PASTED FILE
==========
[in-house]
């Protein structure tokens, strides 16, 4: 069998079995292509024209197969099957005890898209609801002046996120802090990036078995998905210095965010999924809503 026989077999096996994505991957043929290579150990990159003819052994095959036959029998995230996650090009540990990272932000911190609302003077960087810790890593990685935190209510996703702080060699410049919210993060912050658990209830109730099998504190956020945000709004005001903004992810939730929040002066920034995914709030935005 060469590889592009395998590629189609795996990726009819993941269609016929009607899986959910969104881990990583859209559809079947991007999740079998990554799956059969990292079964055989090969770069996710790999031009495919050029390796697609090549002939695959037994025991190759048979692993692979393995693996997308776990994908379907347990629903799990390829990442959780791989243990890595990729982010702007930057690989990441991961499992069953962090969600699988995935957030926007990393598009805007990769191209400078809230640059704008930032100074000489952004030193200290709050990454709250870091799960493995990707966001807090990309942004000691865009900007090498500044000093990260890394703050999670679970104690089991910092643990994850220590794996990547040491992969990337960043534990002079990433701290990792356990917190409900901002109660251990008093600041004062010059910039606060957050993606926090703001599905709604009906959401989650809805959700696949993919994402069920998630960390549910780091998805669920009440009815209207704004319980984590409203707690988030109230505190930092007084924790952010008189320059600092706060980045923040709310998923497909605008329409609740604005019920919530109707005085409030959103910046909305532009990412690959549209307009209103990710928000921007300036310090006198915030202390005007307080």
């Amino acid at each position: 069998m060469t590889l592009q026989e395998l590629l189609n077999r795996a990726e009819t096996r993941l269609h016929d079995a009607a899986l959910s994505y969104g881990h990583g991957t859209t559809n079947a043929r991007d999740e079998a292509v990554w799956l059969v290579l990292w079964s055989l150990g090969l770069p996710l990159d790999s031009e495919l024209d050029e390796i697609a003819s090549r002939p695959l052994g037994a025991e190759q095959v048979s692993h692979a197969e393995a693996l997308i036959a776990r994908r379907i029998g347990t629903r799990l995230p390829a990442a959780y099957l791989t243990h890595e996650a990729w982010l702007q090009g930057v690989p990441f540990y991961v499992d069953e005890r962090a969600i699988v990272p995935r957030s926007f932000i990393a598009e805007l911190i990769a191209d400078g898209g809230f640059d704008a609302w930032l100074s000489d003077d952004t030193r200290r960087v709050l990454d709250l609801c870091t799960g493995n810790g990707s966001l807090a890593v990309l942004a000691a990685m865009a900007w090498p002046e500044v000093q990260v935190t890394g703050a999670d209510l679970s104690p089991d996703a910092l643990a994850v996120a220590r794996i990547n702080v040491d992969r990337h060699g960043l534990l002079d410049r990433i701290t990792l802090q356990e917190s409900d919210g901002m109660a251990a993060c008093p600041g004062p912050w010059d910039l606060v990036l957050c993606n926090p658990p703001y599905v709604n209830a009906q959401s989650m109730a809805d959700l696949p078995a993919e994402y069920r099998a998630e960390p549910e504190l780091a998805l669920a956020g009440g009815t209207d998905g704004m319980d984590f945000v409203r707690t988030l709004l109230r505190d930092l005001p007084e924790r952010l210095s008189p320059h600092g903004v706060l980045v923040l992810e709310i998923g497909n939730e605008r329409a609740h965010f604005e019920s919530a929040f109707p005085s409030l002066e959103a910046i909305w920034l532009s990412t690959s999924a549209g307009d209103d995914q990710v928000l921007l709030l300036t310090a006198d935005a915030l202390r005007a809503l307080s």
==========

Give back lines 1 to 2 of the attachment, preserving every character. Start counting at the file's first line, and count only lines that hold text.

[in-house]
């Protein structure tokens, strides 16, 4: 069998079995292509024209197969099957005890898209609801002046996120802090990036078995998905210095965010999924809503 026989077999096996994505991957043929290579150990990159003819052994095959036959029998995230996650090009540990990272932000911190609302003077960087810790890593990685935190209510996703702080060699410049919210993060912050658990209830109730099998504190956020945000709004005001903004992810939730929040002066920034995914709030935005 060469590889592009395998590629189609795996990726009819993941269609016929009607899986959910969104881990990583859209559809079947991007999740079998990554799956059969990292079964055989090969770069996710790999031009495919050029390796697609090549002939695959037994025991190759048979692993692979393995693996997308776990994908379907347990629903799990390829990442959780791989243990890595990729982010702007930057690989990441991961499992069953962090969600699988995935957030926007990393598009805007990769191209400078809230640059704008930032100074000489952004030193200290709050990454709250870091799960493995990707966001807090990309942004000691865009900007090498500044000093990260890394703050999670679970104690089991910092643990994850220590794996990547040491992969990337960043534990002079990433701290990792356990917190409900901002109660251990008093600041004062010059910039606060957050993606926090703001599905709604009906959401989650809805959700696949993919994402069920998630960390549910780091998805669920009440009815209207704004319980984590409203707690988030109230505190930092007084924790952010008189320059600092706060980045923040709310998923497909605008329409609740604005019920919530109707005085409030959103910046909305532009990412690959549209307009209103990710928000921007300036310090006198915030202390005007307080």